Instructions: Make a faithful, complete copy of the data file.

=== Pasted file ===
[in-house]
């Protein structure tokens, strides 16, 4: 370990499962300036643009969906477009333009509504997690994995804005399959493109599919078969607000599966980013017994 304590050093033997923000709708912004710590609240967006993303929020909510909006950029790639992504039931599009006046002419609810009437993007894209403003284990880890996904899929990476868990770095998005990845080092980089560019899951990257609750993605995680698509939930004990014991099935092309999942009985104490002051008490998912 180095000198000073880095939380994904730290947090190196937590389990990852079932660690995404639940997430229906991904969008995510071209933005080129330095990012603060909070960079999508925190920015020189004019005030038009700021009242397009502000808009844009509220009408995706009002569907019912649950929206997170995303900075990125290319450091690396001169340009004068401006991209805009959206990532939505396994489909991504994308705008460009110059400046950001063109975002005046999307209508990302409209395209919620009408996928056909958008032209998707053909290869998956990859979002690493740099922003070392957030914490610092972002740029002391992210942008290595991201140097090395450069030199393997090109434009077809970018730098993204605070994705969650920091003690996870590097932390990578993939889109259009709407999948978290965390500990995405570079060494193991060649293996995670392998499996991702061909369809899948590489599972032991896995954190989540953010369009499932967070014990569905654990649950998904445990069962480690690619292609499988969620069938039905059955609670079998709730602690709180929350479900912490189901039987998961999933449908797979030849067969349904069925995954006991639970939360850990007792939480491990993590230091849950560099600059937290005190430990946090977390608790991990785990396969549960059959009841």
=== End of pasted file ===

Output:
[in-house]
């Protein structure tokens, strides 16, 4: 370990499962300036643009969906477009333009509504997690994995804005399959493109599919078969607000599966980013017994 304590050093033997923000709708912004710590609240967006993303929020909510909006950029790639992504039931599009006046002419609810009437993007894209403003284990880890996904899929990476868990770095998005990845080092980089560019899951990257609750993605995680698509939930004990014991099935092309999942009985104490002051008490998912 180095000198000073880095939380994904730290947090190196937590389990990852079932660690995404639940997430229906991904969008995510071209933005080129330095990012603060909070960079999508925190920015020189004019005030038009700021009242397009502000808009844009509220009408995706009002569907019912649950929206997170995303900075990125290319450091690396001169340009004068401006991209805009959206990532939505396994489909991504994308705008460009110059400046950001063109975002005046999307209508990302409209395209919620009408996928056909958008032209998707053909290869998956990859979002690493740099922003070392957030914490610092972002740029002391992210942008290595991201140097090395450069030199393997090109434009077809970018730098993204605070994705969650920091003690996870590097932390990578993939889109259009709407999948978290965390500990995405570079060494193991060649293996995670392998499996991702061909369809899948590489599972032991896995954190989540953010369009499932967070014990569905654990649950998904445990069962480690690619292609499988969620069938039905059955609670079998709730602690709180929350479900912490189901039987998961999933449908797979030849067969349904069925995954006991639970939360850990007792939480491990993590230091849950560099600059937290005190430990946090977390608790991990785990396969549960059959009841």